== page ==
In the same year, the Government of Alberta declared itself opposed to bilingualism in its school system.

In 1916, the option of bilingual education was also removed in Manitoba. Saskatchewan waited until 1919 to introduce a regulation naming English as the only language of instruction.

Status quo in English only

For the next 50 yearsthe Prairie provinces maintained an English-only status quo, which resulted in considerable linguistic change in Ukrainian and Francophone communities and many other immigrant language communities as well.

During this period, 66 residential schools operated in Alberta, Saskatchewan and Manitoba under federal responsibility. First Nations children were taken from their families to attend these institutions and forced to learn English, systematically leading to the loss of the native language.

Thanks to Métis scrip, many Métis lived on right-of-way, settlements they created on unused portions of Crown land. There, the multilingual Métis retained the community languages, including Michif and other indigenous languages. Between the 1920s and 1960s, however, provincial governments forcibly dispersed these communities, introduction of a period of rapid language change to English.

Ukrainian children were often forbidden to speak Ukrainian at school. Adults faced discrimination in the workplace, and many Ukrainians anglicized their surnames.

New era of Ukrainian bilingual school

In 1969, Canada introduced the Official Languages ​​Act and the Multiculturalism Policy followed in 1971. Soon the education laws of the Prairie Provinces were changed to again allow languages ​​other than English to be used for instruction in schools.

Photo of a pamphlet entitled
Ukrainian Canadian Senator Paul Yuzyk spoke of Canada as a multicultural nation a year after Liberal Prime Minister Lester Pearson launched the Royal Commission on Bilingualism and Biculturalism in 1963.

These developments have led to a new era of Ukrainian Bilingual Prairie Schools. In 1974, Advocates established a bilingual Ukrainian program in Edmonton. In 1979, programs in Manitoba and Saskatchewan classrooms followed.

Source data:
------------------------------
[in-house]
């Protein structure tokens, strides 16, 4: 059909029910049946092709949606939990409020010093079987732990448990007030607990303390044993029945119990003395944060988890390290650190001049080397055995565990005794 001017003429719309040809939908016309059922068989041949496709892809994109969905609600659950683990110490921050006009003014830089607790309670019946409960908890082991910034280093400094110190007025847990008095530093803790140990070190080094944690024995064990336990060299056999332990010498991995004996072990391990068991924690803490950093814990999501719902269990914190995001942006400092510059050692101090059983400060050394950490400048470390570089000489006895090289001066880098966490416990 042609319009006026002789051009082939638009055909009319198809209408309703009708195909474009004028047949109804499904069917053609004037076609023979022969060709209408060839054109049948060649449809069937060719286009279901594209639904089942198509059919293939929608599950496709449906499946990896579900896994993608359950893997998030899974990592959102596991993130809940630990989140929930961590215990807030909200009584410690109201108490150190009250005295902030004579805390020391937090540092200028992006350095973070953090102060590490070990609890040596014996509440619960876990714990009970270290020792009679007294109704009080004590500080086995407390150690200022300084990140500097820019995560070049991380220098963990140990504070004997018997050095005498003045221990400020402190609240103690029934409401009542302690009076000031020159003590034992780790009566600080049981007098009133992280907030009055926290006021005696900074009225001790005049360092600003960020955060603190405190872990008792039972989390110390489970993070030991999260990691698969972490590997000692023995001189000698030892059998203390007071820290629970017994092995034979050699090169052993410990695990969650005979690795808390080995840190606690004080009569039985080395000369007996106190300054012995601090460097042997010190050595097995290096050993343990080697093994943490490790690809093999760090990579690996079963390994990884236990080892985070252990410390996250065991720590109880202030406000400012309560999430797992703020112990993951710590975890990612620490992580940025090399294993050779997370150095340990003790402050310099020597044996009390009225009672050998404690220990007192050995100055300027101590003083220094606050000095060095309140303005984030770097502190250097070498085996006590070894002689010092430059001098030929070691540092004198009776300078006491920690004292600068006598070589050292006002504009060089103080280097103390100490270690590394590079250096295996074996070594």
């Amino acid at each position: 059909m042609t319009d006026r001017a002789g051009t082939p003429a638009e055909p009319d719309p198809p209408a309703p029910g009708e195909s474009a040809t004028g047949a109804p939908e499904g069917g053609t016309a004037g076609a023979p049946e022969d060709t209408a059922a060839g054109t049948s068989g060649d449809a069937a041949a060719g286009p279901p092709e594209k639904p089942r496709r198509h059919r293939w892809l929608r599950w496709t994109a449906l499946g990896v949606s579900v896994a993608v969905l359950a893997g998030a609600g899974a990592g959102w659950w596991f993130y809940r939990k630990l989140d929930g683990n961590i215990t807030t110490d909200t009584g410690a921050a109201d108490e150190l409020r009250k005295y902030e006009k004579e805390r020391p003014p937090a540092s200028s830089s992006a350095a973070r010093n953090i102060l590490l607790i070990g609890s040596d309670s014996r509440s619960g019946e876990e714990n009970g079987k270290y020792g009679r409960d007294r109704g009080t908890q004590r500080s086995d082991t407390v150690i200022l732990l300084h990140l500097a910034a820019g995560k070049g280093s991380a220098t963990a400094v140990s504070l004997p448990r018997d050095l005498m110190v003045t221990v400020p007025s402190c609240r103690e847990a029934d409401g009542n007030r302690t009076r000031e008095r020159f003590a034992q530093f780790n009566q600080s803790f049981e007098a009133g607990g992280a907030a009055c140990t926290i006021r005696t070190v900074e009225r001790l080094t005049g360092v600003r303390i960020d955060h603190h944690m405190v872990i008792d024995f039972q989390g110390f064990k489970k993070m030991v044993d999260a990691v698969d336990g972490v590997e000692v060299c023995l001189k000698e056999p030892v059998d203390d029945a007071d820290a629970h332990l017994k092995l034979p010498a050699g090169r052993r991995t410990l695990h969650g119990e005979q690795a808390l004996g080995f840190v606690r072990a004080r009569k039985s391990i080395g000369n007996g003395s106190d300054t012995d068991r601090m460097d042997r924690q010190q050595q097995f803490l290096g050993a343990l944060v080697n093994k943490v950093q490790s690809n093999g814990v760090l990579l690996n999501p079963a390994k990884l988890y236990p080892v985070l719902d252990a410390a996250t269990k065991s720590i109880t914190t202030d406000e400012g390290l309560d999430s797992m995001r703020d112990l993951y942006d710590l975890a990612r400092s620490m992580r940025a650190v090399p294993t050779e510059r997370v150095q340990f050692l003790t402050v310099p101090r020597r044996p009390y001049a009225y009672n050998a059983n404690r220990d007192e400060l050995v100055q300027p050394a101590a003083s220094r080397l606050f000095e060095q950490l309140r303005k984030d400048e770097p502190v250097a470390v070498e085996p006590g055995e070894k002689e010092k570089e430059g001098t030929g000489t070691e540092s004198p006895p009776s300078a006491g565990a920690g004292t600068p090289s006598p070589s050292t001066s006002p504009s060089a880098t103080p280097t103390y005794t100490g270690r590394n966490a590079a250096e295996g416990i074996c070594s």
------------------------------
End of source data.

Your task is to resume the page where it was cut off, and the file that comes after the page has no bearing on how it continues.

Today, Ukrainian bilingual programs are found in the school divisions of all three provinces. Opportunities to learn Ukrainian also include original language lessons for children (Ridna Shkola), summer camps, preschool programs (Sadochok) and language courses for adults.

As Canada begins to welcome displaced Ukrainians, Ukrainian language teaching programs can help bridge communication gaps.

Laws, culture and languages

Language policies and language policies in education shape the ability of individuals, families and communities to maintain minority languages. When languages ​​are underprotected by politics – or intentionally attacked by cultural genocidal policies, as in the case of Indigenous languages ​​in Canada until recently — language loss is difficult to prevent.

Confronting the colonial legacy of settlers reminds us why the Truth and Reconciliation Commission of Canada urgently recommended policy to reinforce Resurgence of Indigenous languages.

In the case of the Ukrainian language, the current programs exist thanks to changes in federal policies, changes in provincial education laws, and the hard work of Canadian Ukrainian communities who have retained their language despite many obstacles.